StorONE recently announced S1:TRUprice. I had the opportunity to talk about the announcement with George Crump, and thought I’d share some of my notes here.
What Is It?
A website that anyone can access that provides a transparent view of StorONE’s pricing. There are three things you’ll want to know when doing a sample configuration:
- Use case (All-Flash, Hybrid, or All-HDD); and
- Preferred server hardware (Dell EMC, HPE, Supermicro)
There’s also an option to do a software-only configuration if you’d rather roll your own. In the following example, I’ve configured HPE hardware in a highly available fashion with 92TB of capacity. This costs US $97243.14. Simple as that. Once you’re happy with the configuration, you can have a formal quote sent to you, or choose to get on a call with someone.
Thoughts and Further Reading
Astute readers will notice that there’s a StorONE banner on my website, and the company has provided funds that help me pay the costs of running my blog. This announcement is newsworthy regardless of my relationship with StorONE though. If you’ve ever been an enterprise storage customer, you’ll know that getting pricing is frequently a complicated endeavour. there’s rarely a page hosted on the vendor’s website that provides the total cost of whatever array / capacity you’re looking to consume. Instead, there’ll be an exercise involving a pre-sales engineer, possibly some sizing and analysis, and a bunch of data is put into a spreadsheet. This then magically determines the appropriate bit of gear. This specification is sent to a pricing team, some discounts to the recommended retail price are usually applied, and it’s sent to you to consider. If it’s a deal that’s competitive, there might be some more discount. If it’s the end of quarter and the sales person is “motivated”, you might find it’s a good time to buy. There are a whole slew of reasons why the price is never the price. But the problem with this is you can never know the price without talking to someone working for the vendor. Want to budget for some new capacity? Or another site deployment? Talk to the vendor. This makes a lot of sense for the vendor. It gives the sales team insight into what’s happening in the account. There’s “engagement” and “partnership”. Which is all well and good, but does withholding pricing need to be the cost of this engagement?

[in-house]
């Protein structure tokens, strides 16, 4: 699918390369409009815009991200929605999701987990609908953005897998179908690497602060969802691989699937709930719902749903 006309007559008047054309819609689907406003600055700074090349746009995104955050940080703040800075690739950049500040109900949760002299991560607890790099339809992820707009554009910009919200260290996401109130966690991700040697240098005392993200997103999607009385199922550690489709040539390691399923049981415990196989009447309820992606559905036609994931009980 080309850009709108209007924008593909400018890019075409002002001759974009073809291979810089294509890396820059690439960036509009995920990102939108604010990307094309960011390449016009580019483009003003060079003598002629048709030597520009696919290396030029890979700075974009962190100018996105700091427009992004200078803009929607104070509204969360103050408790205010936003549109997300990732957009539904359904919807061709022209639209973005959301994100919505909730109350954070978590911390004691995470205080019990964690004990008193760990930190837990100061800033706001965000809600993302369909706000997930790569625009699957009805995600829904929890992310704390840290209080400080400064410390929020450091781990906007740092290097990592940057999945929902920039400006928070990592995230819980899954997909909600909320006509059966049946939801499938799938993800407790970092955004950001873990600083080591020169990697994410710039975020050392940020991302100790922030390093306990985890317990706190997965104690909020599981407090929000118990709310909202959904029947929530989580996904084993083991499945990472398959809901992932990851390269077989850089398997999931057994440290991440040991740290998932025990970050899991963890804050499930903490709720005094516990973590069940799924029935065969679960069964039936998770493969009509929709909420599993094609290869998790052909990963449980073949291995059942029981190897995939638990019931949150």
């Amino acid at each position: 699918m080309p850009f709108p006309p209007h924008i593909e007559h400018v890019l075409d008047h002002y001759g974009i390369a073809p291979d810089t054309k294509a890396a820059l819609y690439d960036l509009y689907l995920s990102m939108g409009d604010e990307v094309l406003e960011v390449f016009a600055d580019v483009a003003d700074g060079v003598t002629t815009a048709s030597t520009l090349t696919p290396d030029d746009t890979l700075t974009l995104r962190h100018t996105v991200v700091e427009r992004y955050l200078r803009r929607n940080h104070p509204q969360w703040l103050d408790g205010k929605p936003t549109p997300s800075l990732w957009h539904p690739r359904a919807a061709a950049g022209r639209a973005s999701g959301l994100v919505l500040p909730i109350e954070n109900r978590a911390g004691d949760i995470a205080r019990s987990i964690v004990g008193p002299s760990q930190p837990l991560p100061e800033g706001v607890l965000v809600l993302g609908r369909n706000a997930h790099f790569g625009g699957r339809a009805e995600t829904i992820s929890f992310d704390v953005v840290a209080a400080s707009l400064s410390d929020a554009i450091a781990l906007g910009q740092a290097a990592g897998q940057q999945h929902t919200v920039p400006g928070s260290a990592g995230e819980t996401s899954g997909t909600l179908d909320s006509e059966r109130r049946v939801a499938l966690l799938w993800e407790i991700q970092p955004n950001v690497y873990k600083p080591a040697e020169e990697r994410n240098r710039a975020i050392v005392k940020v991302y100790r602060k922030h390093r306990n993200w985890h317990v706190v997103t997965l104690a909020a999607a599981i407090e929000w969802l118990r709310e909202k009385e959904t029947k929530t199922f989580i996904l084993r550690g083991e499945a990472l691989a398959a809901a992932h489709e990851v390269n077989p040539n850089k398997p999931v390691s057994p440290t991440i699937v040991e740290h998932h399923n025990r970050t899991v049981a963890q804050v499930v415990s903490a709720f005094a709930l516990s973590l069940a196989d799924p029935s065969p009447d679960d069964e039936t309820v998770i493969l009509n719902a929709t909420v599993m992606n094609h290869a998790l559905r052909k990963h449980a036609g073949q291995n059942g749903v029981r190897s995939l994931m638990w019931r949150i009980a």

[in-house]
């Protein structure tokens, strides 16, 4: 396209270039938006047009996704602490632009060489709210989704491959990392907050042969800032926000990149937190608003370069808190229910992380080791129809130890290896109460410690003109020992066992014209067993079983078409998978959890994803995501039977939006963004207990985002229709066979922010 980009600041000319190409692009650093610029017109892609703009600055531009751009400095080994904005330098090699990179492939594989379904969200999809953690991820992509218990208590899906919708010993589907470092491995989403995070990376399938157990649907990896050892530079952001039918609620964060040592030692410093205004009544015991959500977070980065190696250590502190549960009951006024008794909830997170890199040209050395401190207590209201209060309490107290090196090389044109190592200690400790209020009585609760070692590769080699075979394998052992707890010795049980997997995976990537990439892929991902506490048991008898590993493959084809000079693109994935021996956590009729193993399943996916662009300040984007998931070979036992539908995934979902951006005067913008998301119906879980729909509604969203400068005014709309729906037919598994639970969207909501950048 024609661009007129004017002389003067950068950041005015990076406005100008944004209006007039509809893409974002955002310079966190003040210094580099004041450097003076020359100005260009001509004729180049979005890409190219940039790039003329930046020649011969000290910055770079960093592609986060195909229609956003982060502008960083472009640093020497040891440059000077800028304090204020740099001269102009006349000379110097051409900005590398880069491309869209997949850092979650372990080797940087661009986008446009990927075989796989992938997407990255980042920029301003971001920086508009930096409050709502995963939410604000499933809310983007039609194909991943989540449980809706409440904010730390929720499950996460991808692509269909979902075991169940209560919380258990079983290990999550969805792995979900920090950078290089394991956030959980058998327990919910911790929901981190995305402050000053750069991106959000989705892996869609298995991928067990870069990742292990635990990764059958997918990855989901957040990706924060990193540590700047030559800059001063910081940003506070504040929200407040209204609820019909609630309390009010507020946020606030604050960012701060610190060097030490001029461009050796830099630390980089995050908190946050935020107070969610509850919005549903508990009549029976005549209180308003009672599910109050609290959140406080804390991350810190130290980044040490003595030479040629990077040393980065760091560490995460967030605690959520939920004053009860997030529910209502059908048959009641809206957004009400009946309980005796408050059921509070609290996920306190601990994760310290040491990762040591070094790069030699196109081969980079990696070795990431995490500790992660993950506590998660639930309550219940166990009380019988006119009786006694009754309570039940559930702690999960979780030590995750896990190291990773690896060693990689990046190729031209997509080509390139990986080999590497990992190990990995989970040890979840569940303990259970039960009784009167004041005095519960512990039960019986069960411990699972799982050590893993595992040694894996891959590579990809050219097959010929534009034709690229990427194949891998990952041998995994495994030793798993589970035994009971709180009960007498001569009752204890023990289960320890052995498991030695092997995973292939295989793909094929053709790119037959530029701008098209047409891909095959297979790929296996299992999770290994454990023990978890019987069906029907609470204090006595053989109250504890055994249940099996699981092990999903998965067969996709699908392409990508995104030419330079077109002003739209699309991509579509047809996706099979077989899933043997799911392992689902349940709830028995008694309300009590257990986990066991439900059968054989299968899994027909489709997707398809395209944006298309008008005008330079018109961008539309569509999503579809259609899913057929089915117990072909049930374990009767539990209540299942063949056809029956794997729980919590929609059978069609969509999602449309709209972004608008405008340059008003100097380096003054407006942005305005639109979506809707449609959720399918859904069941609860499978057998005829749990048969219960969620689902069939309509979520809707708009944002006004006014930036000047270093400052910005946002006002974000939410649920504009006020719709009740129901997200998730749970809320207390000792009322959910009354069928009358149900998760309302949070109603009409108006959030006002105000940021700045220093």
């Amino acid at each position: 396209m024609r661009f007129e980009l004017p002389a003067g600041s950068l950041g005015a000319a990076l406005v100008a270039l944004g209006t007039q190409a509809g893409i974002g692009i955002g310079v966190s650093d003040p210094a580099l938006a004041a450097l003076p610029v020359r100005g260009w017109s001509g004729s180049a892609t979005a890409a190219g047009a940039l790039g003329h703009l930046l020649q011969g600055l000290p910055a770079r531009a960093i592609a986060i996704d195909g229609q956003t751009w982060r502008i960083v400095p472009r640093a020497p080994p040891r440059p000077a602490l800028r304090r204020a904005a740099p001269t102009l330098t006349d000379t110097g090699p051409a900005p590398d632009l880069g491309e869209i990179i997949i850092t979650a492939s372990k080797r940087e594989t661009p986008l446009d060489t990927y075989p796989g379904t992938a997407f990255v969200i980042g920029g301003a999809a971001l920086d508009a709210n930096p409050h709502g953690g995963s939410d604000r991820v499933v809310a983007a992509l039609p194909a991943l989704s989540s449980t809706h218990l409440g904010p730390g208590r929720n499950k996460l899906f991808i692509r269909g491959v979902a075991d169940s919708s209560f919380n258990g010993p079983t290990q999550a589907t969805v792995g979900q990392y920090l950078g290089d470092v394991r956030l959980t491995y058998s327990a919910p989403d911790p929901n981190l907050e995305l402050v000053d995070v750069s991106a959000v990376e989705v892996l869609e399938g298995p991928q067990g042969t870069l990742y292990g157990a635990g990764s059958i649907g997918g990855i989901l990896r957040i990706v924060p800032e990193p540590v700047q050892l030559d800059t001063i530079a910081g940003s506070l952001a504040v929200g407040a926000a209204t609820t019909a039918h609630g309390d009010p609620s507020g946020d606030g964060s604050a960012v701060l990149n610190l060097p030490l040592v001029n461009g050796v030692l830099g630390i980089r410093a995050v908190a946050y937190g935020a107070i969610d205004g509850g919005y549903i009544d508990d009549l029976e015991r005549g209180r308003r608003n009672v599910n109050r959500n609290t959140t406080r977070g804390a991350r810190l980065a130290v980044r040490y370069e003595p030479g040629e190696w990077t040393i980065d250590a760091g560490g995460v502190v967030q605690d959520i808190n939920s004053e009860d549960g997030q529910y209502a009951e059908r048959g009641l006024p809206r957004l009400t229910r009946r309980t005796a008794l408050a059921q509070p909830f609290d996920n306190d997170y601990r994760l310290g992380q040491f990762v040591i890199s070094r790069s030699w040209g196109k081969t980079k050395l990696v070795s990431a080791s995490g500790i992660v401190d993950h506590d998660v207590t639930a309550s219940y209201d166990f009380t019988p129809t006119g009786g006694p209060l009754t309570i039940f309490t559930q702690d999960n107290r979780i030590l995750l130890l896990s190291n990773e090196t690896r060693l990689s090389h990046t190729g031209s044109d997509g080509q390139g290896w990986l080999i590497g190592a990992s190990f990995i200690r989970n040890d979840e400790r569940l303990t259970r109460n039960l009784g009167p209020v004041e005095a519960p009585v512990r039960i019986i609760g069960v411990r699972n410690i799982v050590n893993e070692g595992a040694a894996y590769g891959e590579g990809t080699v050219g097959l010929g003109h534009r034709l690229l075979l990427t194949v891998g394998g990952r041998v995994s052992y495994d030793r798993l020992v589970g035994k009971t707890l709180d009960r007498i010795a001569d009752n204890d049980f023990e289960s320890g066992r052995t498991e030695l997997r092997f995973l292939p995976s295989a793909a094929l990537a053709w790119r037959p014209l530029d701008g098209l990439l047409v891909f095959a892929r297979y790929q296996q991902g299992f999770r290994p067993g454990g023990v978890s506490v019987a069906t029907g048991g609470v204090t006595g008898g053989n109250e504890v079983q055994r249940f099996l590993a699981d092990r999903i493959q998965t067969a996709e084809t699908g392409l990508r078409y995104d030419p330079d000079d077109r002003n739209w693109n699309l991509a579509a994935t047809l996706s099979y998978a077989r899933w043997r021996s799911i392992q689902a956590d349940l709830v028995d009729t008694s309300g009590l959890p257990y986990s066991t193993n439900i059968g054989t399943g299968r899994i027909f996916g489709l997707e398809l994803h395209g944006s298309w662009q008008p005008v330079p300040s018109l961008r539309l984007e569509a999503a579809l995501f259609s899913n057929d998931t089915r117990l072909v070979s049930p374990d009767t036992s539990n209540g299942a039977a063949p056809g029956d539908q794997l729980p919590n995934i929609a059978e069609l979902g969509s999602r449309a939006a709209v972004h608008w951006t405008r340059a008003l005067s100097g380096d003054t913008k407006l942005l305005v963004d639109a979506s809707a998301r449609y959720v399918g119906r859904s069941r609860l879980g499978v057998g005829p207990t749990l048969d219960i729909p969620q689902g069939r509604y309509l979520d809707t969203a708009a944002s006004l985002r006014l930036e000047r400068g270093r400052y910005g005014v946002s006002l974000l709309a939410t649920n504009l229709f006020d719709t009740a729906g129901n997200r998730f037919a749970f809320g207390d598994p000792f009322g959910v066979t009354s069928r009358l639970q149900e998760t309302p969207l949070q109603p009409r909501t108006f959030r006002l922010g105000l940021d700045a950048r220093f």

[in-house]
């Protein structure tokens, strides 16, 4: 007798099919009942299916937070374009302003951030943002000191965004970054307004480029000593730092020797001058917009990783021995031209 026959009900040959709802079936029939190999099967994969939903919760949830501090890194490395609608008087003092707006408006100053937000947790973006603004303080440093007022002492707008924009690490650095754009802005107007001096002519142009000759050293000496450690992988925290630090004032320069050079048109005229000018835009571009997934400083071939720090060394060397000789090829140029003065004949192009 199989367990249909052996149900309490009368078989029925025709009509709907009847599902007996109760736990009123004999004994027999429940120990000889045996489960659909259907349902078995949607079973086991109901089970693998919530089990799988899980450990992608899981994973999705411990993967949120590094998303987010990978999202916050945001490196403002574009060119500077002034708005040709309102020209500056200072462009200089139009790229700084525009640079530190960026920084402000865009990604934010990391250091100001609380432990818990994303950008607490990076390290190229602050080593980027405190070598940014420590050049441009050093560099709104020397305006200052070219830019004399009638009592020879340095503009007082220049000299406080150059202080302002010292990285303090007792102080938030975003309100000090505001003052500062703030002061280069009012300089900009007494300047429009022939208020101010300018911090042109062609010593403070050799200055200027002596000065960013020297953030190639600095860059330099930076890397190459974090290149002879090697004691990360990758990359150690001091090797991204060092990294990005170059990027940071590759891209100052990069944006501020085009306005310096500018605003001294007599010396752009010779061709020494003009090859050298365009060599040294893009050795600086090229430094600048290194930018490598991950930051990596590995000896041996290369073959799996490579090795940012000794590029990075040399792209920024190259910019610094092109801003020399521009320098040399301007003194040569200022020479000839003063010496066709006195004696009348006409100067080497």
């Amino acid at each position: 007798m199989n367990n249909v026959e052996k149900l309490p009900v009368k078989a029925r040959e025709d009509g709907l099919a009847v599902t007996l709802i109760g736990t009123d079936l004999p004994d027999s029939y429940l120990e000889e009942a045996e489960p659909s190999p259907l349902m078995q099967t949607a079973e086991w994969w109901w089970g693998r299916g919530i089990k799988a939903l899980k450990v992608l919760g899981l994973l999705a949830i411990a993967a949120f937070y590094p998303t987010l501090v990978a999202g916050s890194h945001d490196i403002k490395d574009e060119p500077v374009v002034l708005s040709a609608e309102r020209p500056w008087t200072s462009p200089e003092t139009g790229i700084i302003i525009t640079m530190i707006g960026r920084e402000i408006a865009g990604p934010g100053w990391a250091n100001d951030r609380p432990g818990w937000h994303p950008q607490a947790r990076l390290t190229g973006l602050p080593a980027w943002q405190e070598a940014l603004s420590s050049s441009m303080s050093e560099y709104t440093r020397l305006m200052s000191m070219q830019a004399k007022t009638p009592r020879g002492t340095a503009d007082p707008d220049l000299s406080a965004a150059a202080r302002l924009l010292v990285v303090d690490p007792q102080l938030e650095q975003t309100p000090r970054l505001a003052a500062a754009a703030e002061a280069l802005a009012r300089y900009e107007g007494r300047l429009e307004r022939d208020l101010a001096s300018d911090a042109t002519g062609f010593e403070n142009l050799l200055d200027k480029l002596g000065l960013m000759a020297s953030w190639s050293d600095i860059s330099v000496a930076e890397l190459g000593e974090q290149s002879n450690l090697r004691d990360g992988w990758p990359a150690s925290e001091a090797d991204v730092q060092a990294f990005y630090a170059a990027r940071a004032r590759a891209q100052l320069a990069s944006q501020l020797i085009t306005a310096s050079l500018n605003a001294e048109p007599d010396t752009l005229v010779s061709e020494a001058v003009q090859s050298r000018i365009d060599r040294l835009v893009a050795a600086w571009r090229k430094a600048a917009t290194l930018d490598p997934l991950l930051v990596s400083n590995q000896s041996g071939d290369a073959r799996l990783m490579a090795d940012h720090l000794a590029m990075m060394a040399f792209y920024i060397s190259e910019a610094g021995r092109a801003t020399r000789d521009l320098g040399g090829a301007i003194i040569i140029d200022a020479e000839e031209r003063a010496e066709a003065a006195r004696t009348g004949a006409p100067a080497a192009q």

The Cloud Made Me Do It
The public availability of cloud pricing is changing the conversation when it comes to traditional enterprise storage consumption. Not just in terms of pricing transparency, but also equipment availability, customer enablement, and time to value. Years ago we were all beholden to our storage vendor of choice to deliver storage to us under the terms of the vendor, and when the vendor was able to do it. Nowadays, even enterprise consumers can go and grab the cloud storage they want or need with only a small modicum of fuss. This has changed the behaviours of the traditional storage vendors in a way that I don’t think was foreseen. Sure, cloud still isn’t the answer to every solution, and if you’re selling big tin into big banks, you might have a bit of runway before you need show your customers too much of what’s happening behind the curtain. But this move by StorONE demonstrates that there’s a demand for pricing transparency in the market, and customers are looking to vendors to show some innovation when it comes to the fairly boring business of enterprise storage. I’m very curious to see what other vendors decide to follow suit.
We won’t automatically see the end of some of the practices surrounding enterprise storage pricing, but initiatives like this certainly put some pressure back on the vendors to justify the price per GB they’re slinging gear for. It’s a bit easier to keep prices elevated when your customers have to do a lot of work to go to a competitor and find out what it charges for a similar solution. There are reasons for everything (including high prices), and I’m not suggesting that the major storage vendors have been colluding on price by any means. But something like S1:TRUprice is another nail in the coffin of the old way of doing things, and I’m happy about that. For another perspective on this news, check out Chris M. Evans’ article here.